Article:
An alleged hacked cache of information reportedly documents “unpleasant and uncomfortable” exchanges between EU officials and the European Medicines Agency (EMA), indicating that the EU drug regulator was uncomfortable about fast-tracking approval for the Pfizer and Moderna Covid jabs, French publication Le Monde has reported.
The EMA announced on Jan.4 that some data on the Pfizer/BioNTech COVID-19 vaccine, stolen during a cyber-attack in early December 2020, was released on the dark web shortly after the breach.
At the time, it was concluded that only a small number of documents had been accessed, limited specifically to the Pfizer/BioNTech COVID-19 vaccine.
According to sources on technology and cybersecurity website BleepingComputer, however, the hackers accessed Word documents, PDFs, email screenshots, PowerPoint presentations, and EMA peer review comments.
The agency acknowledged to the French newspaper that the correspondences released online reflect “issues and discussions” that took place in the lead-up to the decision to grant approval to the vaccines.
On Jan. 16, Pfizer said it’s been forced to delay shipments of the Covid-19 shots in the next three to four weeks due to “works” at its key plant in Belgium.
Less than congenial discussions
Some of the “discussions” appear to have been less than congenial.
For example, in a document dated November 19, a senior EMA official described a “rather tense, sometimes even a little unpleasant” conference call with the European Commission regarding the review process for the drugs.
The official said he felt there was a clear “expectation” that the vaccines would be approved.
A day later, the same individual had an exchange with the Danish Medicines Agency in which he expressed surprise that European Commission President Ursula von der Leyen had announced that the Moderna and Pfizer jabs could receive the green light before the end of the year.
“There are still problems with both,” the unnamed EMA official noted in the leaked correspondence.
3 ‘major issues’ withPfizer/BioNTech vaccine
According to Le Monde, the hacked documents primarily detail issues that the EMA had with the Pfizer/BioNTech drug.
The regulator apparently had three “major issues” with the vaccine:
Certain manufacturing sites used for its production had not yet been inspected; data on batches produced for commercial use were still missing; and, most importantly; available data revealed qualitative differences between the commercial batches and those used during clinical trials.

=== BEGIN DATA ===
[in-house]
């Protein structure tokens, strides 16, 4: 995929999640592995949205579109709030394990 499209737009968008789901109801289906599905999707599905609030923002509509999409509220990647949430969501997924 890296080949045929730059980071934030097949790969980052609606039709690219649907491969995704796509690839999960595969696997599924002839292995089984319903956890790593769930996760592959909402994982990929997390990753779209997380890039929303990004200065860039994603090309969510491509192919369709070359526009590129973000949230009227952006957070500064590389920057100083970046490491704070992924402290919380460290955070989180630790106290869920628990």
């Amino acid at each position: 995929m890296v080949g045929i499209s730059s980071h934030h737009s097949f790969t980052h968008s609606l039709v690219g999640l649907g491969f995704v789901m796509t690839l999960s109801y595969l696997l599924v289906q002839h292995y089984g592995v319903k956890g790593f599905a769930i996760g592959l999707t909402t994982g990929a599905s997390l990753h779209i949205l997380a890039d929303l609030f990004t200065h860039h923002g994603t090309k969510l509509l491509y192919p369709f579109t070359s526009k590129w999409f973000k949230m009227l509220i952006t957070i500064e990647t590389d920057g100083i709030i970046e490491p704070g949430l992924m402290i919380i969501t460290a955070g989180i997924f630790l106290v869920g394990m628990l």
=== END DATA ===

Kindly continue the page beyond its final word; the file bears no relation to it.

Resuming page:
The EMA expressed particular concern about the last point, noting that mass production had decreased the purity of the RNA contained in the vaccine.
The Pfizer jab uses a mRNA strand, a sequence of molecules that tell cells what to ‘build’ in order to produce a disease-specific antigen.
The EU drug regulator signaled that it was worried that “less rigorous manufacturing methods” would make the vaccine less effective and safe.
‘Accelerate the process‘
Despite its hesitancy, it appears the EMA understood that it was under a clear deadline.
In an email exchange between colleagues at the agency, one employee said the EMA needs to “accelerate the process to align [with other agencies],” and risks facing “questions and criticisms” from Brussels, the media, and the general public if it did not fast-track approval.
Stefan de Keersmaecker, the European Commission spokesperson for health, food safety, and transport, told Russian broadcaster RT that there was nothing unusual about the process that led to the approval of the two jabs.
“Such discussions have never encroached on the independence of the agency nor have they ever interfered in any way with the integrity of EMA’s mission with regards to the assessment of vaccine candidates or other medicines…the Commission does not compromise on safety and has never exerted any political pressure on EMA to do so.”
The Pfizer jab was granted approval by the EU on December 21, while the Moderna variant was given the go-ahead earlier this month.
Since then, numerous reports have emerged of both drugs being linked to adverse effects in countries around the world, prompting investigations by health authorities.